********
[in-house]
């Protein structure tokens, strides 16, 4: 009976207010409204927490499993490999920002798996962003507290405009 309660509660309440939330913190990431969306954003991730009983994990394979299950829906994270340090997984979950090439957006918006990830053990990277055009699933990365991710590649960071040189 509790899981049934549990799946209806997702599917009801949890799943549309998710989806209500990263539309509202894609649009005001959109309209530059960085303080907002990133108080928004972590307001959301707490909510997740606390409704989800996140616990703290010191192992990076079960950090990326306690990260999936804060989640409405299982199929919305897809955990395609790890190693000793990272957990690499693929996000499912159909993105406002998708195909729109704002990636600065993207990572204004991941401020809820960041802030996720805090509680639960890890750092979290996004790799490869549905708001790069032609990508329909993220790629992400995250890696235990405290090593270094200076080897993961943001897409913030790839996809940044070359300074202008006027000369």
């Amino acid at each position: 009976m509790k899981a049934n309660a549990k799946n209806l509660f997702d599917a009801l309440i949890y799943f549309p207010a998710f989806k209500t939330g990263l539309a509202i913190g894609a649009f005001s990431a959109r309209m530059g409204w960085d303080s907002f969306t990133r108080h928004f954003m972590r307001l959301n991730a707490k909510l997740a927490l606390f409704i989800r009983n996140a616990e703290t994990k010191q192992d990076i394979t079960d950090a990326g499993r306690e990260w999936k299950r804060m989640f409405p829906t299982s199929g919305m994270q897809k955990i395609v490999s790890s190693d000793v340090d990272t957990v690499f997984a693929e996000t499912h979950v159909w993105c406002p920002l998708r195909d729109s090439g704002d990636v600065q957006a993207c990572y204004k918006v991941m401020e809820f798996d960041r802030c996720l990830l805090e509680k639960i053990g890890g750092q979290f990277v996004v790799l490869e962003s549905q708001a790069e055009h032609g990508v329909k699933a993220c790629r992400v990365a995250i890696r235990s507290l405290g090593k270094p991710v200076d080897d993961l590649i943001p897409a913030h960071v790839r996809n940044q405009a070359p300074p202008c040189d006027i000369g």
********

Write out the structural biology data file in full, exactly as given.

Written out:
[in-house]
């Protein structure tokens, strides 16, 4: 009976207010409204927490499993490999920002798996962003507290405009 309660509660309440939330913190990431969306954003991730009983994990394979299950829906994270340090997984979950090439957006918006990830053990990277055009699933990365991710590649960071040189 509790899981049934549990799946209806997702599917009801949890799943549309998710989806209500990263539309509202894609649009005001959109309209530059960085303080907002990133108080928004972590307001959301707490909510997740606390409704989800996140616990703290010191192992990076079960950090990326306690990260999936804060989640409405299982199929919305897809955990395609790890190693000793990272957990690499693929996000499912159909993105406002998708195909729109704002990636600065993207990572204004991941401020809820960041802030996720805090509680639960890890750092979290996004790799490869549905708001790069032609990508329909993220790629992400995250890696235990405290090593270094200076080897993961943001897409913030790839996809940044070359300074202008006027000369």
């Amino acid at each position: 009976m509790k899981a049934n309660a549990k799946n209806l509660f997702d599917a009801l309440i949890y799943f549309p207010a998710f989806k209500t939330g990263l539309a509202i913190g894609a649009f005001s990431a959109r309209m530059g409204w960085d303080s907002f969306t990133r108080h928004f954003m972590r307001l959301n991730a707490k909510l997740a927490l606390f409704i989800r009983n996140a616990e703290t994990k010191q192992d990076i394979t079960d950090a990326g499993r306690e990260w999936k299950r804060m989640f409405p829906t299982s199929g919305m994270q897809k955990i395609v490999s790890s190693d000793v340090d990272t957990v690499f997984a693929e996000t499912h979950v159909w993105c406002p920002l998708r195909d729109s090439g704002d990636v600065q957006a993207c990572y204004k918006v991941m401020e809820f798996d960041r802030c996720l990830l805090e509680k639960i053990g890890g750092q979290f990277v996004v790799l490869e962003s549905q708001a790069e055009h032609g990508v329909k699933a993220c790629r992400v990365a995250i890696r235990s507290l405290g090593k270094p991710v200076d080897d993961l590649i943001p897409a913030h960071v790839r996809n940044q405009a070359p300074p202008c040189d006027i000369g």